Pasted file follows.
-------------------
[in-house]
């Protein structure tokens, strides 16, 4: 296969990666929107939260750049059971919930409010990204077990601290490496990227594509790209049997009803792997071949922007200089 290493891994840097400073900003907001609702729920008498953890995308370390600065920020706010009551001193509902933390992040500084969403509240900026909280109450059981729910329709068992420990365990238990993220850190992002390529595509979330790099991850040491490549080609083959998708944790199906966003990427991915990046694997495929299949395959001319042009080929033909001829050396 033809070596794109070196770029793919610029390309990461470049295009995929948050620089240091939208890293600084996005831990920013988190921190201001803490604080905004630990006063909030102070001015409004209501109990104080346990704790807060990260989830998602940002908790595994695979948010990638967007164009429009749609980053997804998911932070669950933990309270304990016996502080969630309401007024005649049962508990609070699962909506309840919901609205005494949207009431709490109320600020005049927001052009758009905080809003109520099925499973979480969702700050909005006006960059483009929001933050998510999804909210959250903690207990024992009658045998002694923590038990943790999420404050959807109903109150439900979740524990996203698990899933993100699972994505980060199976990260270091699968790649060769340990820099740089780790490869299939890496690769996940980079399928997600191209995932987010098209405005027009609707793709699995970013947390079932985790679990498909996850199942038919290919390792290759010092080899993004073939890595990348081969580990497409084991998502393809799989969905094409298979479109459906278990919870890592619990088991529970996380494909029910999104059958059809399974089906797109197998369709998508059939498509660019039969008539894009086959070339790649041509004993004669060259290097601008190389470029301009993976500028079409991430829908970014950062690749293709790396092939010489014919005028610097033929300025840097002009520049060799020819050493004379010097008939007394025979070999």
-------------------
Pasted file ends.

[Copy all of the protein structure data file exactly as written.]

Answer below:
[in-house]
């Protein structure tokens, strides 16, 4: 296969990666929107939260750049059971919930409010990204077990601290490496990227594509790209049997009803792997071949922007200089 290493891994840097400073900003907001609702729920008498953890995308370390600065920020706010009551001193509902933390992040500084969403509240900026909280109450059981729910329709068992420990365990238990993220850190992002390529595509979330790099991850040491490549080609083959998708944790199906966003990427991915990046694997495929299949395959001319042009080929033909001829050396 033809070596794109070196770029793919610029390309990461470049295009995929948050620089240091939208890293600084996005831990920013988190921190201001803490604080905004630990006063909030102070001015409004209501109990104080346990704790807060990260989830998602940002908790595994695979948010990638967007164009429009749609980053997804998911932070669950933990309270304990016996502080969630309401007024005649049962508990609070699962909506309840919901609205005494949207009431709490109320600020005049927001052009758009905080809003109520099925499973979480969702700050909005006006960059483009929001933050998510999804909210959250903690207990024992009658045998002694923590038990943790999420404050959807109903109150439900979740524990996203698990899933993100699972994505980060199976990260270091699968790649060769340990820099740089780790490869299939890496690769996940980079399928997600191209995932987010098209405005027009609707793709699995970013947390079932985790679990498909996850199942038919290919390792290759010092080899993004073939890595990348081969580990497409084991998502393809799989969905094409298979479109459906278990919870890592619990088991529970996380494909029910999104059958059809399974089906797109197998369709998508059939498509660019039969008539894009086959070339790649041509004993004669060259290097601008190389470029301009993976500028079409991430829908970014950062690749293709790396092939010489014919005028610097033929300025840097002009520049060799020819050493004379010097008939007394025979070999």